So, what do I do?  I could continue to focus on what is no longer possible … and, trust me, I do that on occasion.  I think it’s necessary and I owe it to Liz.  To sweep it all under the rug and pretend it never happened not only is a disservice to my daughter, but it is also a disservice to me.  Revisiting the pain is necessary and part of my grieving process.  The key, however, is only to visit, not remain stuck in it.

What is also necessary is to focus on the twenty years I had with my daughter.  The times she made me laugh, made me smile, made me so mad I could hardly see straight — the good times as well as the bad.  I remember that Elizabeth’s life was so much more than the way that she died.  In the end, all I can do is smile because when it is all said and done the only thing that really matters is how much we love each other.  Love wins out over pain and heartache in the end.

There is a song by Green Day called, Wake Me Up When September Ends.  My husband has commented that he would like nothing better than to go to sleep on August 31st and wake up on October 1st.  And, even though I breathe a big sigh of relief when the calendar turns to October, I would never wish not to have September.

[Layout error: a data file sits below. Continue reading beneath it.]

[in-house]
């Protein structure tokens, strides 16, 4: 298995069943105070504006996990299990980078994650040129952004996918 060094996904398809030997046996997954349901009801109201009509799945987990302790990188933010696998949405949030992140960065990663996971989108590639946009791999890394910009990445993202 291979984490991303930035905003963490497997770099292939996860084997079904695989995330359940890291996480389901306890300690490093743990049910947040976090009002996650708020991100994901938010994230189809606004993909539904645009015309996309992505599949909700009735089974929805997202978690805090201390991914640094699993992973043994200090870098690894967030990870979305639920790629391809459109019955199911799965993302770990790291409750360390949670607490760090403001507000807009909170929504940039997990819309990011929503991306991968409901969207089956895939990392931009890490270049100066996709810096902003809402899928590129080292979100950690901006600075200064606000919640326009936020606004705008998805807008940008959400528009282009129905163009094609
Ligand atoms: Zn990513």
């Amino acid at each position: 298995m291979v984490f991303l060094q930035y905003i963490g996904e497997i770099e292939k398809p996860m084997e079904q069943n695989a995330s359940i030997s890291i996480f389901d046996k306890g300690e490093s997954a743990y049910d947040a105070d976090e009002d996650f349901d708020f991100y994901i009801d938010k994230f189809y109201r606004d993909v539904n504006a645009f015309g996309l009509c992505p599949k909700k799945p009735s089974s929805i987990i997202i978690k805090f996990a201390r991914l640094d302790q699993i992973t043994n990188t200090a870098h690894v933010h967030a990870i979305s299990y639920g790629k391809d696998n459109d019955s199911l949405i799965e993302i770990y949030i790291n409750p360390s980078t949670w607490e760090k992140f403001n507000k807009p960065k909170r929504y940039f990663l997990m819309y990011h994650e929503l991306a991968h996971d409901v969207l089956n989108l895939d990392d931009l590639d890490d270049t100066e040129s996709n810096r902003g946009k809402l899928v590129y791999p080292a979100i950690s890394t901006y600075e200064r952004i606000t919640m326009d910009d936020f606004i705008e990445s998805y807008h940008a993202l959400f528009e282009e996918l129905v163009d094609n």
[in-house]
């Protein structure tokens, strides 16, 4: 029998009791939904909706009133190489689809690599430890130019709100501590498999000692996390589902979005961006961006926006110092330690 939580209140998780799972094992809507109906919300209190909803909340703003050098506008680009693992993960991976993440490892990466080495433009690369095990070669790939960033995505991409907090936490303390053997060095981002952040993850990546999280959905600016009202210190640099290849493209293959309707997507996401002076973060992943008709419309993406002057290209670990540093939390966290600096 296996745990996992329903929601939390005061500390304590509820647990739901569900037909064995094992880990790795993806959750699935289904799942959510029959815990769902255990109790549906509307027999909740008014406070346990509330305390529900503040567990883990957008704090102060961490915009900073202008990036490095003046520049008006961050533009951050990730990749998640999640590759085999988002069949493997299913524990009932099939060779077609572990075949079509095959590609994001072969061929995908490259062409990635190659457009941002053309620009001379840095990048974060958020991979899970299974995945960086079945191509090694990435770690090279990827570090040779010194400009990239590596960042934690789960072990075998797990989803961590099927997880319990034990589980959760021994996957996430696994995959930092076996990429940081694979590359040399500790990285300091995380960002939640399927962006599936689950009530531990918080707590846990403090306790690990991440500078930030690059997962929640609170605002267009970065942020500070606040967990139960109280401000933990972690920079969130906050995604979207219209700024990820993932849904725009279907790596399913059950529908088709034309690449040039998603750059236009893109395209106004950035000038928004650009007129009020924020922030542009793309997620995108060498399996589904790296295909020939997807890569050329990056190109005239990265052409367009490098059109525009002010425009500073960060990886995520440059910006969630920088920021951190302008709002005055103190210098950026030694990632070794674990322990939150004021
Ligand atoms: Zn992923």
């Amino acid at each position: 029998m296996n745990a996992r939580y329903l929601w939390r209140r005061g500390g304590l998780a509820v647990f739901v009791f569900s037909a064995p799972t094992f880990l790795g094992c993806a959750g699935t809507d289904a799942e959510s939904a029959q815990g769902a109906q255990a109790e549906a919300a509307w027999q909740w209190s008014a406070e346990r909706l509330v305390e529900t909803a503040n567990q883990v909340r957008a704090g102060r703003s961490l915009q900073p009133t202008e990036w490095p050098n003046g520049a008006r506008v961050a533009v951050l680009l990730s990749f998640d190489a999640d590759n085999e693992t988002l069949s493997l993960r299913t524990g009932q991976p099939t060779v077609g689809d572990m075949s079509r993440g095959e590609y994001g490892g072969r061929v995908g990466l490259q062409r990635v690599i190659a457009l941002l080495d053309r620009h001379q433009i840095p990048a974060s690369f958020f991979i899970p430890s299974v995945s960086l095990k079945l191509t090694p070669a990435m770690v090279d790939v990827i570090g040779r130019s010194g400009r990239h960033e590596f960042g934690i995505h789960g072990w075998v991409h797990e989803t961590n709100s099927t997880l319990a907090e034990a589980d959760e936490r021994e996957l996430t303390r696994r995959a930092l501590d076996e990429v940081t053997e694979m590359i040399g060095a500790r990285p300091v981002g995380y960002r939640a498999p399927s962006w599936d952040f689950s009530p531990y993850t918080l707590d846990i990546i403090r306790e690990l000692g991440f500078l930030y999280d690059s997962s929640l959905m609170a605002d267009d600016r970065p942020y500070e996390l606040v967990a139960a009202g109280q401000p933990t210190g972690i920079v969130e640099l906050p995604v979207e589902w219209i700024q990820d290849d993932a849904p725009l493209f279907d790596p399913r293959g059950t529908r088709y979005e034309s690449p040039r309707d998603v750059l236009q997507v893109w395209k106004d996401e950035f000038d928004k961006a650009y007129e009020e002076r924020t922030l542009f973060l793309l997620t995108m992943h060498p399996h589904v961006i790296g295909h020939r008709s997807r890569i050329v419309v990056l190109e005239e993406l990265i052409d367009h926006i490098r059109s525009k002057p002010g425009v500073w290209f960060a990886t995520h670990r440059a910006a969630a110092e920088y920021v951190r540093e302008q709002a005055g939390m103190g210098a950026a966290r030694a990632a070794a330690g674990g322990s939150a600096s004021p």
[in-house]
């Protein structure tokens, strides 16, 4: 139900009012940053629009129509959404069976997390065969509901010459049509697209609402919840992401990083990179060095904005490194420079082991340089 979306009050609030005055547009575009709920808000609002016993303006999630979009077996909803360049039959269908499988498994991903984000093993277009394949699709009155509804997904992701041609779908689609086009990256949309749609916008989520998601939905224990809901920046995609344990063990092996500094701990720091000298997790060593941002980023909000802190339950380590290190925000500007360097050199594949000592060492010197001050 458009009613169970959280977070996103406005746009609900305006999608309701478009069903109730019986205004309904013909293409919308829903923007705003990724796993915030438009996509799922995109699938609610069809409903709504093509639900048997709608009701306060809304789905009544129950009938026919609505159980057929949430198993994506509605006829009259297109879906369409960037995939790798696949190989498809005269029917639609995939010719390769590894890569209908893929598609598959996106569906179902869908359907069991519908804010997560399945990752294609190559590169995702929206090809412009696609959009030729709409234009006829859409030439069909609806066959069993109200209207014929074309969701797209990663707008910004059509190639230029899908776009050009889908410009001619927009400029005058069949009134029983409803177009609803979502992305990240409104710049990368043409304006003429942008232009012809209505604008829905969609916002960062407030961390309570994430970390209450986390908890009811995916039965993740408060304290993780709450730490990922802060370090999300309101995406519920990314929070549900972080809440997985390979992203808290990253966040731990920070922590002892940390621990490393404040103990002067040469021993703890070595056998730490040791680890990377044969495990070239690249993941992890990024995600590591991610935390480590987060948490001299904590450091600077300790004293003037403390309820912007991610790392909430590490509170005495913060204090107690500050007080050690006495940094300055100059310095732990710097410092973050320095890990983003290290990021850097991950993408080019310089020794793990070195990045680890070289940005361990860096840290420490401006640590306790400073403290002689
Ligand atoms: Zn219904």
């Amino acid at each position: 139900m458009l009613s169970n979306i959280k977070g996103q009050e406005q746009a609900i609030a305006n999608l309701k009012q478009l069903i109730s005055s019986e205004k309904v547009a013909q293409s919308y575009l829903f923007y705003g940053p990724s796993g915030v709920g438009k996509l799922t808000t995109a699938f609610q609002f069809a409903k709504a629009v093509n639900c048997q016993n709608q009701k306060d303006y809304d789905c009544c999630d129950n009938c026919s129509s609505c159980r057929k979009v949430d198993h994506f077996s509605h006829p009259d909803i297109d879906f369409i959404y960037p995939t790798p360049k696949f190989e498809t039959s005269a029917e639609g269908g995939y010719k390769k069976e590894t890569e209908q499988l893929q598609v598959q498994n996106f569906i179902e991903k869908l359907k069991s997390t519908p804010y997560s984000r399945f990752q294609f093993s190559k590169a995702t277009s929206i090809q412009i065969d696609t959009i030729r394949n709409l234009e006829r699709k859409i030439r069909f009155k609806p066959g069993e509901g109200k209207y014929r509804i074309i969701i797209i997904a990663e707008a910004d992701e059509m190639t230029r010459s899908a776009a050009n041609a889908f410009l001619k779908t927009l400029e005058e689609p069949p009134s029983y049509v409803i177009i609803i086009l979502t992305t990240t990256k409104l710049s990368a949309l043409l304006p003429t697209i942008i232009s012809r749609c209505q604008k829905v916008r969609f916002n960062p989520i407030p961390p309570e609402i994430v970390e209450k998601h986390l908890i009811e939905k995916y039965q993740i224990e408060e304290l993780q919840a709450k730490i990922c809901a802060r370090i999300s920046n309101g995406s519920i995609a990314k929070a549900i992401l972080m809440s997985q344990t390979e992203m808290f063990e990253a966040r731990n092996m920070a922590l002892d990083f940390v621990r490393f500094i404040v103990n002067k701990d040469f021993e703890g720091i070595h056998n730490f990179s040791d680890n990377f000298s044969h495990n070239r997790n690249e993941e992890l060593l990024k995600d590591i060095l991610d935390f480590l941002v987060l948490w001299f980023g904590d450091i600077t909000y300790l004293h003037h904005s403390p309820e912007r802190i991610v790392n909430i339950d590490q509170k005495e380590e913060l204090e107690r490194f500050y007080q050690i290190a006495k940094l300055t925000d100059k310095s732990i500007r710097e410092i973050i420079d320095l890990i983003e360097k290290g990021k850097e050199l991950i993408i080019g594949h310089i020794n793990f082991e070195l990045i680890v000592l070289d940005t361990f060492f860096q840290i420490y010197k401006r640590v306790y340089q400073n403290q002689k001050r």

So in a few days I will focus on remembering.  I will honor her each and every day  – in some small ways and maybe even some big ways.  I will celebrate her and love her for what she is and will always be, my beloved first-born daughter.  Death can never change that – nor can it erase the love that we will always share.

“It is better to have loved and lost than to have never loved at all.”  Alfred Lord Tennyson

The Hospice Effect

24 May

        I had been thinking about becoming a hospice volunteer for a while. It would come to me as a passing thought every now and then that I would consider for a bit and then put aside. Little did I know just how soon and how clearly my indecision would be reconciled.